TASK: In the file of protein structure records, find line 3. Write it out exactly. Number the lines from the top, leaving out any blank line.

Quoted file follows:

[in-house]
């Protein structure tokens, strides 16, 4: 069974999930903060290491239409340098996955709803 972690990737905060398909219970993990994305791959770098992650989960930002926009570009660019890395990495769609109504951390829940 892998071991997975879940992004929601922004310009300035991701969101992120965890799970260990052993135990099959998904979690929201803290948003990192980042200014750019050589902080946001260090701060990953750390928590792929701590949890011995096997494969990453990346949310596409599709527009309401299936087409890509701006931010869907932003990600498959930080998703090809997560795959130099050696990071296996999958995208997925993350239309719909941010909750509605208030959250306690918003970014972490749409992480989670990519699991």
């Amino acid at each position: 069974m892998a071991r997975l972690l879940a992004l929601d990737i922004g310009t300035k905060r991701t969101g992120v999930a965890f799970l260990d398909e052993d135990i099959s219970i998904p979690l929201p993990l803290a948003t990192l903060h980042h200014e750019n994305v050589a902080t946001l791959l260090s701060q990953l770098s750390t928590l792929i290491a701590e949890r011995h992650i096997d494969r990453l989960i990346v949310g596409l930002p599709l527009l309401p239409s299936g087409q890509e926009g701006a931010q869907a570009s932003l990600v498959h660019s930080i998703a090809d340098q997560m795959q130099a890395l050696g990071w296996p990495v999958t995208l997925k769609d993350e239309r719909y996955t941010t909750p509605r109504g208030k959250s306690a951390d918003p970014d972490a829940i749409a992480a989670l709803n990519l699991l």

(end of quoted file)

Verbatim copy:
């Amino acid at each position: 069974m892998a071991r997975l972690l879940a992004l929601d990737i922004g310009t300035k905060r991701t969101g992120v999930a965890f799970l260990d398909e052993d135990i099959s219970i998904p979690l929201p993990l803290a948003t990192l903060h980042h200014e750019n994305v050589a902080t946001l791959l260090s701060q990953l770098s750390t928590l792929i290491a701590e949890r011995h992650i096997d494969r990453l989960i990346v949310g596409l930002p599709l527009l309401p239409s299936g087409q890509e926009g701006a931010q869907a570009s932003l990600v498959h660019s930080i998703a090809d340098q997560m795959q130099a890395l050696g990071w296996p990495v999958t995208l997925k769609d993350e239309r719909y996955t941010t909750p509605r109504g208030k959250s306690a951390d918003p970014d972490a829940i749409a992480a989670l709803n990519l699991l």